Creating a Champion Culture

One question we get consistently from teachers: How can I make sure my students qualify for the MOS Championship? It’s a loaded question, but we’re hoping our guest author can break it down a bit for you. Marty Roettgen is a retired teacher, and one who enabled dozens of students to compete in the MOS Championship. We had to ask Marty, “How did you create a class of champions?” Check out her secret sauce below.

Setting the Stage

First, let’s start with some of my background.  I worked in the computer industry for over 30 years, retired, and then started teaching Excel and Access classes.  I felt that it was important whenever I could to “manage” my classroom more like a business.  To that end, I would assign a goal for the class to achieve on the certification tests.  If the class achieved its goal, then they would earn a “bonus” in the form of a celebration, such as donuts or cupcakes.

Because I treated my students like employees, I emphasized that my students learn an application by using the logical interface of the application and not by someone demonstrating each of the skills to them.  In addition, I wanted to enable my students to use their skills in real-life situations. Of course, these skills would help them do well on the certification exam, but it was so much more than that.

Classroom Culture

Running my classroom like a business and giving my students the autonomy as my “employees” definitely helped create a Championship culture in my classroom. These are some of my biggest pieces of advice:

  1. Do Away with Lectures: Lectures? What lectures? Any time that I thought I needed to “teach” the class a skill, I would ask myself if the time was better spent with the students using the application or listening to me.  Therefore, I would estimate that I maybe lectured about one hour total for Excel and about three hours total for Access.  Most of the Access time was explaining what a database is versus a spreadsheet and how relationships work. Getting rid of lectures gave students back valuable time to immerse themselves in the application and gain the confidence that they could figure most everything out on their own.
  2. Make Sure Students Help Students: Students were told that they were first responsible for their work, then their tablemates, then their row and then the whole class. I reminded them that we were in this together and all would need to successful to earn the bonus.  Students that were ahead of the minimum pace were required to help other students and they were also allowed to review for other subjects with their “earned” time.
  3. Give Students Freedom to Work at Their Own Pace: All of my daily lessons were online, so I told the students they could move as quickly through the material as they would like. I had all the lessons online and for the other applications and expert skills, I had the list of skills tested on the certification tests (as provided by Certiport) and links on how to do some of the harder skills.  In addition, I had students create single skill lessons and provide the starting and finished files.  They posted them to the class portal so other students could learn skills that way as well. I did have to establish a minimum pace, since even in the business world, there are basic requirements and deadlines. In the six weeks I allotted for Excel, students would finish all the lessons in anywhere from three weeks to six weeks.  If the students finished early, I had them go the extra mile by working for their MOS Master certification.  Giving students freedom to work at their own pace allowed those who struggled to get the help they needed, and those who soared to gain additional credentials. I truly believe that students are capable of so much when they’re given some independence. Two of my North Carolina state champions were students that were initially labeled as “disruptive” by other teachers. The combination of self-paced lessons and the freedom to earn additional credentials brought out the best in them. Both achieved their MOS Master certifications, and the MOS Championship helped establish them as leaders in the class.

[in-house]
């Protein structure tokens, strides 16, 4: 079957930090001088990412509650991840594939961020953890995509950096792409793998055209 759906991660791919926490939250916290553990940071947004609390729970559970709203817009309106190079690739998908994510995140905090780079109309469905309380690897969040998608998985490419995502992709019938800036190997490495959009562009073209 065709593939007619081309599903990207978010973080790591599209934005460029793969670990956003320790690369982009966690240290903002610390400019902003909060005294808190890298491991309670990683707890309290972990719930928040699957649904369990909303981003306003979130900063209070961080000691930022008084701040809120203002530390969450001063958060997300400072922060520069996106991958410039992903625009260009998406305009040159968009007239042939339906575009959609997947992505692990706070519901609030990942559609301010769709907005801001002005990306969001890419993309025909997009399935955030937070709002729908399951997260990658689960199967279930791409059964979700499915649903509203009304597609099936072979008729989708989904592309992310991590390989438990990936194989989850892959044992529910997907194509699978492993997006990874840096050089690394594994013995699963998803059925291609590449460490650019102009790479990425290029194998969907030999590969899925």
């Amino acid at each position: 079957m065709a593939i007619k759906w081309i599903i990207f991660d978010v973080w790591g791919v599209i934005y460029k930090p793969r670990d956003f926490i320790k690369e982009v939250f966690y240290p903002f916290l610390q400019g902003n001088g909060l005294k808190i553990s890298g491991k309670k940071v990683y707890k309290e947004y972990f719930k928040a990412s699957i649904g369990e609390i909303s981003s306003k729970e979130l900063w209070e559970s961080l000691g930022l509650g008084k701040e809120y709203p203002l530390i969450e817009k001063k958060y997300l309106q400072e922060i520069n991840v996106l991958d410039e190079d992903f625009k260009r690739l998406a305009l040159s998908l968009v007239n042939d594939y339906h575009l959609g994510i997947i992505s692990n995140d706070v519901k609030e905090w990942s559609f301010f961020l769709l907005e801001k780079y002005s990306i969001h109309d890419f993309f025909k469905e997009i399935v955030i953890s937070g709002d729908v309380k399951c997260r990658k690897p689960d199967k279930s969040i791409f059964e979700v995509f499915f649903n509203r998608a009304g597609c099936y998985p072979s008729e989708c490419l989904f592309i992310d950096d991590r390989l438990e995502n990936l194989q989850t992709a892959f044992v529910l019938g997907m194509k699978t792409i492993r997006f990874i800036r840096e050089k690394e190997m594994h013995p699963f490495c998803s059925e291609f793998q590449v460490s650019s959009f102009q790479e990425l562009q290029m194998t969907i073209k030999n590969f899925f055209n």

4. Focus on the MOS Championship Last: Interestingly enough, creating a classroom of champions meant that the Championship wasn’t our first goal. I wanted to first create a culture of independence, curiosity, and mutual support. Once we’d gotten to that point, students were empowered with knowledge, skills, and support to become true champions. Those students that had learned the key objectives and had hopefully worked on earning their MOS Master certification, would start to take the certification test to focus on earning a top score and time to qualify them for the MOS US National Championship. At this point there was a strong sense of competition to be the fastest with a perfect score and they drove themselves to unbelievably quick times.  I also believe that their confidence in their ability to figure out how to use the application is the reason so many of the students did well at the MOS World Championship.

Give It Time

Creating a classroom culture doesn’t happen overnight. It takes time, consistency, and effort from both you and your students. Ultimately though, if you believe your students can become Champions, and you show them that you believe in them, they’ll rise to the challenge. And don’t forget to enjoy your time teaching. I am envious of you, except for the getting up early every morning part.